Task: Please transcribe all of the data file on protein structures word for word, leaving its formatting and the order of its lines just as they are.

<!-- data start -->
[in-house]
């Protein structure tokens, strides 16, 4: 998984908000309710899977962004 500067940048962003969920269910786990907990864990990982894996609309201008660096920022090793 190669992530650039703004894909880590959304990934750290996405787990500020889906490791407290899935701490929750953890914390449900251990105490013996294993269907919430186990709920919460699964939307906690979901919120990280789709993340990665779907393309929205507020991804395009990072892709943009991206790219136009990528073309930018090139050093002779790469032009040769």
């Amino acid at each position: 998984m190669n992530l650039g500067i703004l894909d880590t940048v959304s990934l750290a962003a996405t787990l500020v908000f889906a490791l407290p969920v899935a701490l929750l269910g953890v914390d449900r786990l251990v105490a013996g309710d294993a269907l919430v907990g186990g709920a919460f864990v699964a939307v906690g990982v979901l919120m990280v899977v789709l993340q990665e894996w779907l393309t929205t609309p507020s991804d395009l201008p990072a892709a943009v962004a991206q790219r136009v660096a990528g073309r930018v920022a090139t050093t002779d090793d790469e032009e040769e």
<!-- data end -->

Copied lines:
[in-house]
């Protein structure tokens, strides 16, 4: 998984908000309710899977962004 500067940048962003969920269910786990907990864990990982894996609309201008660096920022090793 190669992530650039703004894909880590959304990934750290996405787990500020889906490791407290899935701490929750953890914390449900251990105490013996294993269907919430186990709920919460699964939307906690979901919120990280789709993340990665779907393309929205507020991804395009990072892709943009991206790219136009990528073309930018090139050093002779790469032009040769």
């Amino acid at each position: 998984m190669n992530l650039g500067i703004l894909d880590t940048v959304s990934l750290a962003a996405t787990l500020v908000f889906a490791l407290p969920v899935a701490l929750l269910g953890v914390d449900r786990l251990v105490a013996g309710d294993a269907l919430v907990g186990g709920a919460f864990v699964a939307v906690g990982v979901l919120m990280v899977v789709l993340q990665e894996w779907l393309t929205t609309p507020s991804d395009l201008p990072a892709a943009v962004a991206q790219r136009v660096a990528g073309r930018v920022a090139t050093t002779d090793d790469e032009e040769e």